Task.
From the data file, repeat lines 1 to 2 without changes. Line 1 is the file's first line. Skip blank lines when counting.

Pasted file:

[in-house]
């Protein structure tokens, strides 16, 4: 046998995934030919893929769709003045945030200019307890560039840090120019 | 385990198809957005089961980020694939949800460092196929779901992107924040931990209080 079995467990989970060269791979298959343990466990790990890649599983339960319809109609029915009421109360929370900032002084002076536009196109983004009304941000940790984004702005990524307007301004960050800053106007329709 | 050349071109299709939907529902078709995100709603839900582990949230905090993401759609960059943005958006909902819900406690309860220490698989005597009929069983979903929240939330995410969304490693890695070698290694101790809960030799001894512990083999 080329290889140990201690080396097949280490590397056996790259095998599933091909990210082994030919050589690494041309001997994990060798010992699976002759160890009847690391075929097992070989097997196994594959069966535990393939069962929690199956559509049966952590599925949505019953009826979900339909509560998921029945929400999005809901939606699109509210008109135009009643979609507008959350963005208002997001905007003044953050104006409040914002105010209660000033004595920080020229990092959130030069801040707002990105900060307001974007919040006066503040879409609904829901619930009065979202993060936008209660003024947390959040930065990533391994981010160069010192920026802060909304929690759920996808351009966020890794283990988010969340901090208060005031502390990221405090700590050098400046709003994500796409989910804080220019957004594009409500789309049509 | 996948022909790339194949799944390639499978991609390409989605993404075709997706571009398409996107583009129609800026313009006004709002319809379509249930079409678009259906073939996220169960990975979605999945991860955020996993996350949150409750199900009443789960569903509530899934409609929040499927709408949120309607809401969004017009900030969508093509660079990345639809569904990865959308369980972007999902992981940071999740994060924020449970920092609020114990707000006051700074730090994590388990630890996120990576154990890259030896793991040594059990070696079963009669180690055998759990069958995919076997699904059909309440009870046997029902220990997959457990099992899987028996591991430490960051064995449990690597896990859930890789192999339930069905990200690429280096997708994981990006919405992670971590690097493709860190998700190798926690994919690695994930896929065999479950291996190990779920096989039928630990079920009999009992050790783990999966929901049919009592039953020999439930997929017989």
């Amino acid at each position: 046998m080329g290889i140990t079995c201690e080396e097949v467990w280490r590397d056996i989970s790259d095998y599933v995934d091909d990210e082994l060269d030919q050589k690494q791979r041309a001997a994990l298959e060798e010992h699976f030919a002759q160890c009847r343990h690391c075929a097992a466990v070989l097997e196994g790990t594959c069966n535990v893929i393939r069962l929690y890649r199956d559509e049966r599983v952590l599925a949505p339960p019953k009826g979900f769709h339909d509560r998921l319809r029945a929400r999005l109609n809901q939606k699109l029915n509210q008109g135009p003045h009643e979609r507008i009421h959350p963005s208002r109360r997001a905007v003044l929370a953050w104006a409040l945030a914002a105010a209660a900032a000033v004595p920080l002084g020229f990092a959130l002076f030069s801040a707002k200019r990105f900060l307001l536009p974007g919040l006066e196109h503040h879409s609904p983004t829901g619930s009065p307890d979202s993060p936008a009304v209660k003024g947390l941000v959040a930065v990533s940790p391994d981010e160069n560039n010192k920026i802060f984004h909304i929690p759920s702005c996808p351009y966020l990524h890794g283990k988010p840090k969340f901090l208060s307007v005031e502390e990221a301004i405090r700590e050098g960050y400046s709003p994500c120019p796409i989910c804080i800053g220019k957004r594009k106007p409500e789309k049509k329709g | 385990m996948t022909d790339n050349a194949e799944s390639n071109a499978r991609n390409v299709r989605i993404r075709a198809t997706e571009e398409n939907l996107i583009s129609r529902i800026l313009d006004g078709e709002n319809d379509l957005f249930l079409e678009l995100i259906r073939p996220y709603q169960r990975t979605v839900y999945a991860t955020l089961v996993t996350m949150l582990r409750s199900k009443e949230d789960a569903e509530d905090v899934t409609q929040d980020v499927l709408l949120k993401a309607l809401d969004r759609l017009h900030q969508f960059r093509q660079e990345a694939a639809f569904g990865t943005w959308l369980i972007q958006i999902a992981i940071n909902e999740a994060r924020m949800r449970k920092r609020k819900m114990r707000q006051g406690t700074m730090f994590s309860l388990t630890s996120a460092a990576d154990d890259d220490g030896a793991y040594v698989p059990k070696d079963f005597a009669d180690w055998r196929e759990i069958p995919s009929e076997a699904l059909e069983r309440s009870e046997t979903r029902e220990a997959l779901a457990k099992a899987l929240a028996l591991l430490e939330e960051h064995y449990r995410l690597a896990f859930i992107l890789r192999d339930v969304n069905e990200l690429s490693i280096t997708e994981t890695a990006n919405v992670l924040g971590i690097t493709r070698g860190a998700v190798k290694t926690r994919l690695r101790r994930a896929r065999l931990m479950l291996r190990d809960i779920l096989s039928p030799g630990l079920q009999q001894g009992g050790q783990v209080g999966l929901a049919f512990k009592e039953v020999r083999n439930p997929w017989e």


[in-house]
């Protein structure tokens, strides 16, 4: 046998995934030919893929769709003045945030200019307890560039840090120019 | 385990198809957005089961980020694939949800460092196929779901992107924040931990209080 079995467990989970060269791979298959343990466990790990890649599983339960319809109609029915009421109360929370900032002084002076536009196109983004009304941000940790984004702005990524307007301004960050800053106007329709 | 050349071109299709939907529902078709995100709603839900582990949230905090993401759609960059943005958006909902819900406690309860220490698989005597009929069983979903929240939330995410969304490693890695070698290694101790809960030799001894512990083999 080329290889140990201690080396097949280490590397056996790259095998599933091909990210082994030919050589690494041309001997994990060798010992699976002759160890009847690391075929097992070989097997196994594959069966535990393939069962929690199956559509049966952590599925949505019953009826979900339909509560998921029945929400999005809901939606699109509210008109135009009643979609507008959350963005208002997001905007003044953050104006409040914002105010209660000033004595920080020229990092959130030069801040707002990105900060307001974007919040006066503040879409609904829901619930009065979202993060936008209660003024947390959040930065990533391994981010160069010192920026802060909304929690759920996808351009966020890794283990988010969340901090208060005031502390990221405090700590050098400046709003994500796409989910804080220019957004594009409500789309049509 | 996948022909790339194949799944390639499978991609390409989605993404075709997706571009398409996107583009129609800026313009006004709002319809379509249930079409678009259906073939996220169960990975979605999945991860955020996993996350949150409750199900009443789960569903509530899934409609929040499927709408949120309607809401969004017009900030969508093509660079990345639809569904990865959308369980972007999902992981940071999740994060924020449970920092609020114990707000006051700074730090994590388990630890996120990576154990890259030896793991040594059990070696079963009669180690055998759990069958995919076997699904059909309440009870046997029902220990997959457990099992899987028996591991430490960051064995449990690597896990859930890789192999339930069905990200690429280096997708994981990006919405992670971590690097493709860190998700190798926690994919690695994930896929065999479950291996190990779920096989039928630990079920009999009992050790783990999966929901049919009592039953020999439930997929017989």